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Thread: Collecting rainwater in upstate NY

  1. #1
    stretch.... yawn... jbradt's Avatar
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    Collecting rainwater in upstate NY

    Hey all,

    I was talking to a friend of mine about an upcoming move to upstate NY. She said that because of the acid rain/pollution, etc. that I shouldn't collect rainwater to water my plants. Any members in that area that do this? Anyone have a thought as to whether this could be dangerous?
    Indeed. Most indeededly. Phillip J. Frye


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    scottychaos's Avatar
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    Your friend's data is 40 years out of date!
    and it never was the *whole* state..

    What part of upstate NY are you moving to?
    there has been problems with acid rain in the Adirondacks..
    but that was 30-40 ago..(1960's, 1970's, maybe 80's)
    but things have been gradually improving in the past few decades..

    but the rest of the state is fine..never had any acid rain.
    I have been collecting rainwater for 17 years in Rochester..no issues.

    unless you are moving to a mountain top in the Adirondacks, the rain in NY state is just as clean as anywhere else on the east coast..

    we used to be downwind from the largest industrial region in the world (the Great Lakes basin)
    but most of the heavy industry is now gone..
    things are much better now, environmentally speaking, than they were in the first 3/4 of the 20th century..


    Scot

  3. #3
    stretch.... yawn... jbradt's Avatar
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    Awesome. Thanks, Scotty. I will actually be in the Adirondacks, but not on a mountain top. =) It's the southern part of the Adirondack Park region in the area of Gloversville/Johnstown. I didn't think it could be that bad, but figured it couldn't hurt to get some info.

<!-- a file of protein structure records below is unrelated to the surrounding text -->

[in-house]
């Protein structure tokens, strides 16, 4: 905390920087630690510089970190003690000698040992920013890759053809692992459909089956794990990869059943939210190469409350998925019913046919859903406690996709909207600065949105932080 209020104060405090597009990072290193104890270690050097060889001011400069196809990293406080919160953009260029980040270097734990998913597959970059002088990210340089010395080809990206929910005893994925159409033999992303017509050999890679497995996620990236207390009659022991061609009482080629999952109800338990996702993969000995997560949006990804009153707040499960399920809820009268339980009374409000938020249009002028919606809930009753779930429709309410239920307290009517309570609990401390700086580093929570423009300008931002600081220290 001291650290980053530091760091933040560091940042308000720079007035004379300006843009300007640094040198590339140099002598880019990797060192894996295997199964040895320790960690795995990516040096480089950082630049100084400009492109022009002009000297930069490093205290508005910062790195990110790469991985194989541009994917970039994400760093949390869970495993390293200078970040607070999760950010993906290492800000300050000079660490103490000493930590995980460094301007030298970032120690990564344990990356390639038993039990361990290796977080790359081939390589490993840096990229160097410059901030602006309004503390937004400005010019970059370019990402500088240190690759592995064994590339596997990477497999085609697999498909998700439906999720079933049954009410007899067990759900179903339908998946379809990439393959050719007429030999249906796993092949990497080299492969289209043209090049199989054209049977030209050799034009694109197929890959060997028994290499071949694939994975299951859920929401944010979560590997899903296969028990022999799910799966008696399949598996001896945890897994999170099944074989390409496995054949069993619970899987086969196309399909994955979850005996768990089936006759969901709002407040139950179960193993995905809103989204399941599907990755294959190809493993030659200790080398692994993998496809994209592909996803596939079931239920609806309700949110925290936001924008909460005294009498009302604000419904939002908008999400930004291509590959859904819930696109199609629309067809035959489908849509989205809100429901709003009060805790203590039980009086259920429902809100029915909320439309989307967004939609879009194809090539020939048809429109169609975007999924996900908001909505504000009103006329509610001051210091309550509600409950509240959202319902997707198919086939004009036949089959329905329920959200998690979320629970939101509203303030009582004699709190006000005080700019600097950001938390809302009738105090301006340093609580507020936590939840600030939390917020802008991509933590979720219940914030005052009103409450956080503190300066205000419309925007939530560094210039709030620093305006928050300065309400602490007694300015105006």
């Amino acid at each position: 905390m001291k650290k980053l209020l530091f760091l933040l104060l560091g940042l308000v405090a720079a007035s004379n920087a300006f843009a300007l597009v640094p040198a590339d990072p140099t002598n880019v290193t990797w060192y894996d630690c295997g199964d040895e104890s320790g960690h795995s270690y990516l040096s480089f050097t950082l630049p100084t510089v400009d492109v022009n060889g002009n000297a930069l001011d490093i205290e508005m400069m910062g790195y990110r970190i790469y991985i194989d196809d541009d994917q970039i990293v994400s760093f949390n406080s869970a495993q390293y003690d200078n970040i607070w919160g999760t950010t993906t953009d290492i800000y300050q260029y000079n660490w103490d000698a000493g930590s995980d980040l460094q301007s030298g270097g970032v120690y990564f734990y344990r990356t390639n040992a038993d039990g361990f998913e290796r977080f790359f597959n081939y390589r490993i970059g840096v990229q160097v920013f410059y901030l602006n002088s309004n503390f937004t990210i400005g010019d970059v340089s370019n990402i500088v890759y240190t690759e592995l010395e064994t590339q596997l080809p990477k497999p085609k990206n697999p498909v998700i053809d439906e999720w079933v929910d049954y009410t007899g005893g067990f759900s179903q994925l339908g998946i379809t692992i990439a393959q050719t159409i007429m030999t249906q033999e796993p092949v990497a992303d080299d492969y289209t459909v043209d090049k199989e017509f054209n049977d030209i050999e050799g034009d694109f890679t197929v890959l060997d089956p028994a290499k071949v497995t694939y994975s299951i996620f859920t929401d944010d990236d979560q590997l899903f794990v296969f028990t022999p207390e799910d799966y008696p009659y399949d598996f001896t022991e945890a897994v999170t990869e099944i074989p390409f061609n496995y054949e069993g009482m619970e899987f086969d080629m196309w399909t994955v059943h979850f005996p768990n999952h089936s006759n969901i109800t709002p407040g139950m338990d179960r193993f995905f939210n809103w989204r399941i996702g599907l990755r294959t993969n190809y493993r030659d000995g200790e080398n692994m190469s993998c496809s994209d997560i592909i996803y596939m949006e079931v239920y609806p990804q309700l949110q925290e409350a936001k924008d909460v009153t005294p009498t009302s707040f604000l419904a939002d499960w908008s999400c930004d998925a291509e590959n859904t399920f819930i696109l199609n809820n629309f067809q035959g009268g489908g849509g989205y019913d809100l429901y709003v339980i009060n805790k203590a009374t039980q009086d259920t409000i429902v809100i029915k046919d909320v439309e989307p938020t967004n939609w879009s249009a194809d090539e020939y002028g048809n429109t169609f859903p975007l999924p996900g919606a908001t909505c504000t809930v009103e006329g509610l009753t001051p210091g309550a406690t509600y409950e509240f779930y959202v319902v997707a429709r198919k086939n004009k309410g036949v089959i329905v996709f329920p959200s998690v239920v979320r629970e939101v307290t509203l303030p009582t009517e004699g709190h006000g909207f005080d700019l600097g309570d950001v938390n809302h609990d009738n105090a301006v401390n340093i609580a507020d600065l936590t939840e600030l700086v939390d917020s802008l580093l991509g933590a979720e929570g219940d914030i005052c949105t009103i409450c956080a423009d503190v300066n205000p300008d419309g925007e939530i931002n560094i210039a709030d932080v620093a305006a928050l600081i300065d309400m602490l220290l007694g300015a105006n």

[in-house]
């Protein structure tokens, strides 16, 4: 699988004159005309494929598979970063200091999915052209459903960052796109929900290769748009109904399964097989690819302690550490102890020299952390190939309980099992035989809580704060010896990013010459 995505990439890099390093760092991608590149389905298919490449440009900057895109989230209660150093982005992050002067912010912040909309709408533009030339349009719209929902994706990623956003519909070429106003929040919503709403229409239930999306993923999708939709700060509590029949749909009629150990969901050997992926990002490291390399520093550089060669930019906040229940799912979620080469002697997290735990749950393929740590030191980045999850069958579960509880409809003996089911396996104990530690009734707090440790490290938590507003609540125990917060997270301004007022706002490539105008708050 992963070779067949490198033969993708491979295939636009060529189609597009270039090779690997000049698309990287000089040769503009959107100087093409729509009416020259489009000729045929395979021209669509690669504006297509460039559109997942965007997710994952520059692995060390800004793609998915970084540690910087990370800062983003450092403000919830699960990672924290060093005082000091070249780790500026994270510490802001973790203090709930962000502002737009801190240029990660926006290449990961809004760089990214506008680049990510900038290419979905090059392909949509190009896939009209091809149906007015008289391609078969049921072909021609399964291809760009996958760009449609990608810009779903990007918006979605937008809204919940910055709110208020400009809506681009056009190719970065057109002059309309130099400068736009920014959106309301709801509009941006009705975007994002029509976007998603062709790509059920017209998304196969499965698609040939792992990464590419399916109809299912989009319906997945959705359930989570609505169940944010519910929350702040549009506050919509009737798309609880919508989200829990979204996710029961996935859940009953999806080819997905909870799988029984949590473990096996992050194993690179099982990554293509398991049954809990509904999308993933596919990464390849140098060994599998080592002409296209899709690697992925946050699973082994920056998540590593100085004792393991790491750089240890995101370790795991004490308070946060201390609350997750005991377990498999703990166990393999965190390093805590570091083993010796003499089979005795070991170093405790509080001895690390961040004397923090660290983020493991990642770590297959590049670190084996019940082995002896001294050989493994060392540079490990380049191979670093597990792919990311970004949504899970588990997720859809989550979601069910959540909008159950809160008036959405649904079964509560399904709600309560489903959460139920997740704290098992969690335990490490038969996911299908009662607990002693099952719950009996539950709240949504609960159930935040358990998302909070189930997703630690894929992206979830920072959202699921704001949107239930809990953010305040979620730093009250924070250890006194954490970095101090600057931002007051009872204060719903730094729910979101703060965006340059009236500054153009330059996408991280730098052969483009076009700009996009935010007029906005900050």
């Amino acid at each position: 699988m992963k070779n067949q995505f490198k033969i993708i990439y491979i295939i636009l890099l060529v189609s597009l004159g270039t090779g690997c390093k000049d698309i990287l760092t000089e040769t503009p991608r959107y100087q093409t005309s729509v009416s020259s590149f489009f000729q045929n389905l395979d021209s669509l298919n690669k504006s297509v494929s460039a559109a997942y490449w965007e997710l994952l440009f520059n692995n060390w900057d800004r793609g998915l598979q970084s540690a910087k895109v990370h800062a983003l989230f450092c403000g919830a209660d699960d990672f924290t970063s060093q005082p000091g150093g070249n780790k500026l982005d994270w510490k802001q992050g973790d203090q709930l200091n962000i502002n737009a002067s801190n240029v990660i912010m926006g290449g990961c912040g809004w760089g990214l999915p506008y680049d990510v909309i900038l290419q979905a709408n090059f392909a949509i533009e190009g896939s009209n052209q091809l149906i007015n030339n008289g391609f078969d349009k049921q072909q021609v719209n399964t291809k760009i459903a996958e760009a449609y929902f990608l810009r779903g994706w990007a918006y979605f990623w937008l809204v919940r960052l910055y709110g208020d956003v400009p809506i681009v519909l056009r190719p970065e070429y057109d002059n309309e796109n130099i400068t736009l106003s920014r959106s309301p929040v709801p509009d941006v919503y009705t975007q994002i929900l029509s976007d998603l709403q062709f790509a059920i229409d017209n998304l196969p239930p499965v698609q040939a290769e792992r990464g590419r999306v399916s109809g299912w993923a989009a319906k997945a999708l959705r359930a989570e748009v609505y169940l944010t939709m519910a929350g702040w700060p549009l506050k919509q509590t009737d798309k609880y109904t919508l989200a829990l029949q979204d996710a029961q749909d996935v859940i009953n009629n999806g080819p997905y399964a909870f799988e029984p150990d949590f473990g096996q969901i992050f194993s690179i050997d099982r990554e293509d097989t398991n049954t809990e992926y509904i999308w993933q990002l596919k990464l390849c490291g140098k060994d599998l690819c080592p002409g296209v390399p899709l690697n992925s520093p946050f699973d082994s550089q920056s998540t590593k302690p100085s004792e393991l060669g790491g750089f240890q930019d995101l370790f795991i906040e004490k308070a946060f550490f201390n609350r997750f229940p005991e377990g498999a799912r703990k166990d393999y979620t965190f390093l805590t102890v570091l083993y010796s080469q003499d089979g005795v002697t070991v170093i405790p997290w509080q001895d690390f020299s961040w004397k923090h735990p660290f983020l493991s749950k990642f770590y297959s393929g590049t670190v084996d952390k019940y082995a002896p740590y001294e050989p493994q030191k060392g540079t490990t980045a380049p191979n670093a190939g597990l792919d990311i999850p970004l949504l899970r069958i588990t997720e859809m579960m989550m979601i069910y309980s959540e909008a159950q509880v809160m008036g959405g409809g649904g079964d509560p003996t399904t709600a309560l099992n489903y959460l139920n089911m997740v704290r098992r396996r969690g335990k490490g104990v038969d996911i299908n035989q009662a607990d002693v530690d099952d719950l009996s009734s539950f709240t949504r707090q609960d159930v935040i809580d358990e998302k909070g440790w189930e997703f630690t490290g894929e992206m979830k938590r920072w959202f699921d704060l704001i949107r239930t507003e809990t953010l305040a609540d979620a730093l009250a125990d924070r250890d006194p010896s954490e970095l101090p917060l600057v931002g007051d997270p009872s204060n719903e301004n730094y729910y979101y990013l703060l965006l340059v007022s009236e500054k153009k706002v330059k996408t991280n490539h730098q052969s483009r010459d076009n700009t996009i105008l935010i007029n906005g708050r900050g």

Indeed. Most indeededly. Phillip J. Frye


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  4. #4
    Tropical Fish Enthusiast jimscott's Avatar
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    I collect NYS rainwater all the time. No problems.

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    herenorthere's Avatar
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    Precipitation in the Adirondacks was probably less acidic than in Rochester (not by much), but the thinner soils and lack of buffering capacity in Adirondack watersheds made the slightly less acidic precipitation falling there more devastating. Precipitation was even less acidic where where I did acid rain work in Maine during the 80s, but it hammered sensitive watersheds. The average pH of precipitation in our region has improved by ~0.5 since sulfur emission controls went into effect. Bog plants probably appreciate the acidity (although maybe not the elevated nitrate) and normal soils have more than enough buffering capacity to neutralize it.
    Last edited by herenorthere; 07-29-2010 at 09:24 AM.
    Bruce in CT

    Madness is something rare in individuals but in groups, parties, peoples, ages it is the rule. Friedrich Nietzsche

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    Tropical Fish Enthusiast jimscott's Avatar
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    5 is also the pH of our purified water (WFI) at the pharmaceutical manufacturer.

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    herenorthere's Avatar
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    The pH of "pure" water would be ~5.6 in equilibrium with atmospheric CO2 at standard temperature & pressure. Electrodes used to measure pH have trouble with such a dilute solution and I used to see the pH of purified water vary a lot, even as conductivity stayed around 0.0. I think NY precipitation averages ~4.8 now, with the pH generally increasing from SW to NE.
    Bruce in CT

    Madness is something rare in individuals but in groups, parties, peoples, ages it is the rule. Friedrich Nietzsche

  8. #8
    Tropical Fish Enthusiast jimscott's Avatar
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    Without ions to bind to, it varies a bit. 5 is actually ~5.

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